Constipation has a lot of causes, but broadly fits into two types.
Type 1 constipation is when your body is digesting food very slowly.
This is also called slow-transit constipation.
Type 2 constipation is when digestion is normal, but you have trouble passing stool.
This is also called functional constipation.
This article will help you figure out which type you have, and how to address it.
Do I have functional constipation or slow-transit constipation?
There is a simple way to know whether your constipation is type 1 (slow-transit) or type 2 (functional): the corn test.
Why corn? Corn comes out the way it goes in, so it is easy to spot.
If you see corn in your poop in less than 24 hours, it means your food is moving normally through your digestive system.
If you still feel constipated, you probably have type 2 or functional constipation.
If the corn shows up later than 24 hours and you feel constipated, you likely have type 1 or slow-transit constipation.
Slow Transit Constipation
I have type 1 or slow-transit constipation. Why?
Type 1 constipation usually has two reasons:
- The food you eat takes too long to digest
- Your gut muscles are pushing food very slowly
What changes do I need to make to my diet?
Try reducing food that is high complex fat or high in fermentable sugars.
These food categories take very long to break down and slow digestion.
Here is a list of food that is high in complex fat.
Here is a list of food that is high in fermentable sugar.
Fermentable sugars also create gas, making you feel bloated and making constipation worse.
Eliminating caffeine and excess sugar and smoking less are also known to help.
Do I need to add more fiber?
If you have type 1 or slow-transit constipation, we don’t recommend it.
Fiber is known to slow digestion even further.
So if you struggling with type 1 constipation, fiber may make the problem worse.
I don’t eat any of the above, but I’m still constipated.
Then it likely has do with your gut muscles.
Your gut muscles can get disturbed because of medication or stress.
Several types of medication list constipation as a side effect.
You can take a look at the extensive list, here.
Your gut muscles can get disturbed because of stress.
Under stress, the body moves blood supply away from the digestive system and into your arms and legs.
The result? Slower and erratic digestion.
The only solution to stress-induced constipation is stress relief through mindfulness practice.
I have type 2 constipation. Why?
Type 2 constipation (i.e. poor removal) usually has two reasons:
- Your food is either too dry, or doesn’t have enough mass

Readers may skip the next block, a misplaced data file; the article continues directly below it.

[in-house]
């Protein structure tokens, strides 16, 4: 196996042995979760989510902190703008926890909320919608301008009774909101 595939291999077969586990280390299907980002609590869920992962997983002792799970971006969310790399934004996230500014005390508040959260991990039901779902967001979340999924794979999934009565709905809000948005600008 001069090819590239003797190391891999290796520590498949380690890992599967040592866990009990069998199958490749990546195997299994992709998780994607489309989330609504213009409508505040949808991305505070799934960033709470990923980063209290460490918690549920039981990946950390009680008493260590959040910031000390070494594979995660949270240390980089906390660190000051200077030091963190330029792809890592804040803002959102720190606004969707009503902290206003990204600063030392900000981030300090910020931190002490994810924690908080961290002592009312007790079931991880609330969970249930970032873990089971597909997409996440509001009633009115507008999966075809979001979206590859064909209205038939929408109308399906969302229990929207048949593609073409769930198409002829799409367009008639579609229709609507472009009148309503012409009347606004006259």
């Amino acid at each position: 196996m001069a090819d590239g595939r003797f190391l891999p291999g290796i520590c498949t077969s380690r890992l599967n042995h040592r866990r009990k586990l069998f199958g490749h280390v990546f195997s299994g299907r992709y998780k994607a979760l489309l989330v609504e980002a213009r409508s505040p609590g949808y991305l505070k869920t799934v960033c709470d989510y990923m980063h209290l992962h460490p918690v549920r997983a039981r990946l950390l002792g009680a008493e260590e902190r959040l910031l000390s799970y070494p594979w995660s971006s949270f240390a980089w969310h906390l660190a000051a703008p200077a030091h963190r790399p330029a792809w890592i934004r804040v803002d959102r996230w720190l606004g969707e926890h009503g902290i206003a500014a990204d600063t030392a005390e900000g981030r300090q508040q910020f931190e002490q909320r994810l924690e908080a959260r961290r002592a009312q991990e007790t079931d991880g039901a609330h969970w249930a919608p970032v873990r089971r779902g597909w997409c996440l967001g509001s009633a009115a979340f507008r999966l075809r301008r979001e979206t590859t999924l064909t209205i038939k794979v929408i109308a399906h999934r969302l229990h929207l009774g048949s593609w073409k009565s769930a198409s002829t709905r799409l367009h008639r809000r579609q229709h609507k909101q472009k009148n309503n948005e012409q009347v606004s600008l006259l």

- Your pelvic muscles are damaged
What do I need to do?
Take a look at your poop.
If it is too dry, you are likely drinking too little water.
Dehydration is one of the leading causes of Type 2 or functional constipation.
Less water makes your stool dry and hard, making it difficult to pass.
In the long run, this may cause anal fissures.
If your poop seems dry and hard, start by drinking more water.
Another test: see if there is very little poop.
If yes, then you are probably eating too little or eating too refined.
If you eat too little – for example only low-calorie salads – your body has very little to remove.
If you are eating too refined – food without any fiber – your body struggles to remove it.
A fiber-supplement like isabgol will likely help in this case.
My poop seems normal, but I’m still constipated.
Then it likely has do with your pelvic muscles.
Your pelvic muscle is the main muscle responsible for removing stool from your body.
If your muscles are damaged, it becomes difficult to push.
Women often damage this muscle while giving birth, and men usually damage this muscle lifting heavy weights.
Here is a video that explains how to reverse pelvic muscle dysfunction.
Some additional exercises to strengthen your pelvic include:
These exercises usually take 4-6 weeks to show results.
3 common recommendations for type 1 and type 2
#1 Drink more water
Hard stool is surprisingly common during constipation, and water is the only real solution.
Drink more water to make your stool soft.
It almost never fails.
#2 Squat while pooping
Western toilets make bowel movement more difficult than it needs to be.
Make a small change. Place your feet on a step stool the next time you use a toilet.
See how comfortably your stool passes.
Here is the science behind it.
Try walking 5000 steps at a stretch (not overall).
Notice the difference in how comfortably you can pass your bowels.
Exercise like walking and climbing steps really, really helps.
Make it a regular part of your routine.
You didn’t mention fiber?
Fiber is overrated for constipation.
Here’s a talk that says fiber has little to no effect for most cases of constipation.
It helps, in one category of type 2 constipation, but in several cases it can make constipation worse.
Instead, become smarter, and you won’t need anything else to fix your constipation.